Notre Dame and Alabama are set to square off in the BCS National Championship Game on Jan. 7 at 8:30 p.m. ET with ESPN broadcasting the game from Miami.
The Irish have been on an amazing undefeated run with a number of lucky bounces and calls that have landed in their favor. There was the goal-line stop against Stanford, and the Pitt game that was littered with favorable nods to Notre Dame.
The Irish remember those strokes of luck, but they are set to prove they are more than just lucky this year.
Alabama is the obvious favorite in the game, with the Crimson Tide having experience and overall talent on their side. Notre Dame is not short on playmakers, but Brian Kelly has a few more years of recruiting before the Irish are as complete as Alabama.
That being said, this team is heading into the title game with a great shot at a win and heading back to South Bend with a 12th national title. Here are the five ways the Irish prove they are more than just lucky against the Tide in Miami.
Alabama has fielded one of the most potent defenses in the country this season, but there have been struggles against talented quarterbacks this fall.
The most memorable quarterback performance against Alabama was by Johnny Manziel, when he stormed into Tuscaloosa and handed the Crimson Tide their only loss of the season. Everett Golson is not having the same type of season as Manziel, but his skill set is similar.
Golson will be able to make plays with his feet that will open up passing lanes in the Alabama zone defense. It won’t take an All-American performance to turn out a huge day for him.
If Golson sticks to the Irish game plan and makes three or four plays with his feet early, his day will be huge and Notre Dame will walk away with a title.
Alabama was able to shred the Georgia defense for over 300 yards on the ground in the SEC title game despite Georgia fielding one of the most respected defensive squads in the country.
Notre Dame will have the task of trying to stop the double-headed monster of a backfield that Alabama employs, but they should have more success than Georgia.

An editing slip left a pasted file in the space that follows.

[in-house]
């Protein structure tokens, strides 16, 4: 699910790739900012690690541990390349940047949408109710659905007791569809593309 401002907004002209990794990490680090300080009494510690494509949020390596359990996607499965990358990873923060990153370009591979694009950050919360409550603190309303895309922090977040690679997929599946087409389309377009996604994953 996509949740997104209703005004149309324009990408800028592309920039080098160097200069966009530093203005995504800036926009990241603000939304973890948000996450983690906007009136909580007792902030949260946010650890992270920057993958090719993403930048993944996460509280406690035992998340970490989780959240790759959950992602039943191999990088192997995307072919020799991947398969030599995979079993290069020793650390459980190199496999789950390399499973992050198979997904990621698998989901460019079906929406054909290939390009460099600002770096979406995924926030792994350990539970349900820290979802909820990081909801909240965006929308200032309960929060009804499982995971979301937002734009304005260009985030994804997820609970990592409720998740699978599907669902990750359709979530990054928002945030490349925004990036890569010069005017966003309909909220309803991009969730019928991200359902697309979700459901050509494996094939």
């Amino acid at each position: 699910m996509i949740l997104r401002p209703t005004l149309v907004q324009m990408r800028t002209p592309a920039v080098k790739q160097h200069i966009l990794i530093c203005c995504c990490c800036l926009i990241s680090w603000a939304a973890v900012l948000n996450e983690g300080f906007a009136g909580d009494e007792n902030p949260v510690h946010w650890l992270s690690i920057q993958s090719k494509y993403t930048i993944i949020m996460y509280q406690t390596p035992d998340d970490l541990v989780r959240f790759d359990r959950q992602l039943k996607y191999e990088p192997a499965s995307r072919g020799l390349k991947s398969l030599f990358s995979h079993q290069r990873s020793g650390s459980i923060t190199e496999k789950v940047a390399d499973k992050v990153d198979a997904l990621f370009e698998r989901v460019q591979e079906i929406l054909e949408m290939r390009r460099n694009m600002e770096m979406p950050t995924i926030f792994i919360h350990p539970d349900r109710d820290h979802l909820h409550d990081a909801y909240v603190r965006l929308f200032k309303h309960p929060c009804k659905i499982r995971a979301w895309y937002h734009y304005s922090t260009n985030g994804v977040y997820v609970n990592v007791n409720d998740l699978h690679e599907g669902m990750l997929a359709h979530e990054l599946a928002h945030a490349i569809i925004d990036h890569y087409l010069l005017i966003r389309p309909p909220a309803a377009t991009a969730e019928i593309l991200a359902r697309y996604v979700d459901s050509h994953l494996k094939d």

LSU was able to stop the Alabama ground attack, as was Texas A&M, and Notre Dame will pull from those games to build an attack that will slow down the Tide rushing game.
The Irish have the talent along the front to hold this offense to minimal yards, forcing the Tide to rely on A.J. McCarron’s arm to win the game.
Alabama has given up consistent rushing yards to strong ground attacks consistently this fall.
Against LSU, Texas A&M and Georgia they allowed 100-yard rushers. Those teams relied on one producer; Notre Dame will rely on three.
The Irish have three different backs that will be able to step in and make a major difference in this game. If George Atkinson III, Theo Riddick and Cierre Wood can combine for over 150 yards, the Tide are in trouble.
These backs have combined for 14 touchdowns and 1,981 yards on the ground for Notre Dame so far this season. They will continue that production in Miami.
Tyler Eifert is a finalist for the Mackey Award for a reason. The guy is a stud tight end and is one of the toughest bodies to cover on the Notre Dame offense. Alabama doesn’t have an answer for this dynamic playmaker.
A linebacker would traditionally drop to cover Eifert, but the Tide will have trouble containing him with any linebacker that is currently on their roster.
The Tide may try and shift down a safety to cover the talented Irish pass-catcher, but that would leave Alabama vulnerable to the deep pass. Eifert adds an unseen dimension for Alabama at this point in the season.
Without solid containment, Alabama will struggle to stop the Irish offense.
A.J. McCarron is the most efficient passer in the country this season, but when pressured he has issues finding targets consistently.
The Tide have been very good along the offensive front this year, but they have struggled to produce solid pass protection. Against solid fronts, they have failed.
The Irish will look to employ multiple blitz scenarios to bring heat on McCarron. It only takes one successful throw from the Tide signal-caller to take over a game. If Notre Dame can get consistent pressure, his chances at hitting Amari Cooper deep will drop exponentially.